These aren't the best photos but it was a quick thing, Done in Indesign CS4; CMYK + Seps; 12x18in 12pt Cardstock @ 96 Brightness. Printed it today at work just for fun.

This is what the main part says.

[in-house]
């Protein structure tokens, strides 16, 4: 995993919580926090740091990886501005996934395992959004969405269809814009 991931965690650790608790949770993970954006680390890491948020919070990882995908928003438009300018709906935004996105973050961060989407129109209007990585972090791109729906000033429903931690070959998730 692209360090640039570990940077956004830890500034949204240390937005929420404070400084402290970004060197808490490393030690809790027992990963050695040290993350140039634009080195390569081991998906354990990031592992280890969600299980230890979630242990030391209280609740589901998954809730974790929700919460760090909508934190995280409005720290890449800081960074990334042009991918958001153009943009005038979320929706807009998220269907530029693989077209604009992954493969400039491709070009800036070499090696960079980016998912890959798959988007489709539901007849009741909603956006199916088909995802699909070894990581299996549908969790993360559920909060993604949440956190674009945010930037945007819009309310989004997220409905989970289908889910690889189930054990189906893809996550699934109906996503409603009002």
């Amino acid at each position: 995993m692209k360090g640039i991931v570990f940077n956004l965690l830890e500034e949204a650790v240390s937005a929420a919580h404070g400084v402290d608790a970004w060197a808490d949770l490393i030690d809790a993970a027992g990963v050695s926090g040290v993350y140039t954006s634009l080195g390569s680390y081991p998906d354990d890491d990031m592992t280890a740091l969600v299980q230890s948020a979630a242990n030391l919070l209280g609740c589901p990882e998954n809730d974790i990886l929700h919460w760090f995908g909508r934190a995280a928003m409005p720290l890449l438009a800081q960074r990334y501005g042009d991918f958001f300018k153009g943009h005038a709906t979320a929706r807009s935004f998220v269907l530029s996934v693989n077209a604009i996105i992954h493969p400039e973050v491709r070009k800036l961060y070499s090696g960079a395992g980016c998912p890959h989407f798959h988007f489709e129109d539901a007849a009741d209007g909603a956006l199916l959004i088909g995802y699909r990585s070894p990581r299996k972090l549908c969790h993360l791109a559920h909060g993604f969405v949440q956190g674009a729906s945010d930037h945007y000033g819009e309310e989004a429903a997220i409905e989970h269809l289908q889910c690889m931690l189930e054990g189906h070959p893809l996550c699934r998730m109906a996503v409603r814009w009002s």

Think of the 60’s era and its advertising. What comes to mind?Style? Slick designs? Clean lines? That’s due in large part to MaxMiedinger and his Helvetica font design. Even today, this is one of theworld’s most popular fonts.The sans serif style font was developed in 1957 by Max Miedinger.With its clean lines and good looks, it took the world by storm. Butpopularity has its downside. Due to widespreaduse, Miedinger’s font grew into an anonymous, almost generic-lookingfont. Because it was embraced and used so often, it became the norm. Infact, the Helvetica font ended up being the default font choice almostfrom its inception. And when laser printers and desktop publishingsoftware took off, Helvetica had a firm foundation as the sans seriffont of choice.The term Helvetica means “Swiss” which is appropriate because theHelvetica type face uses the Swiss style of graphic design which reliesheavily on sans serif styling and a preference for photography overillustrations. Strict grid systems are another hallmark of the iconicSwiss style graphics which rose to popularity in the fifties throughearly seventies.The Helvetica Fontquickly rose to the top and became emblematic of the Swiss style. TheSwiss design movement was sweeping the graphic world at the time withtheir theories of objective communication of ideas over artisticexpression. Graphic designers loved the bold new look and clean linesand found it hard to resist. Laser printers and desktop publishingsoftware developers chose Helvetica as their default font and sealedits fate as the iconic font that it is.The popularity of this font couldn’t last forever. In fact many whoonce embraced it came to shun it due in large part to its popularityand newfound stature as the default choice for laser printers anddesktop publishing applications. Such is life on the cutting edge. But the demise of the Helvetica typeface isn’t nearly in anyone’ssights. Because of its wide availability, typesetters and printerscontinue to use it, as do designers who appreciate the reason behindits popularity, and users who want a clean, workhorse font that will dotheir publications justice.Your PC comes with many fonts pre-installed but Helvetica isn’tgenerally on the list. Instead, you’ll find a “look alike”, Arial.There’s a long history about Arial but the short story is this,Microsoft chose Arial over Helvetica to include in its standard fontformat. Microsoft saved tons in licensing fees by making this choice,and as a result, Arial has displaced Helvetica as the new default. Theimposter has dethroned the original.If you want the original, you’ll want to go for the real thing.You’ll love the clean lines and no-nonsense attitude of thiscosmopolitan, industrial-age font.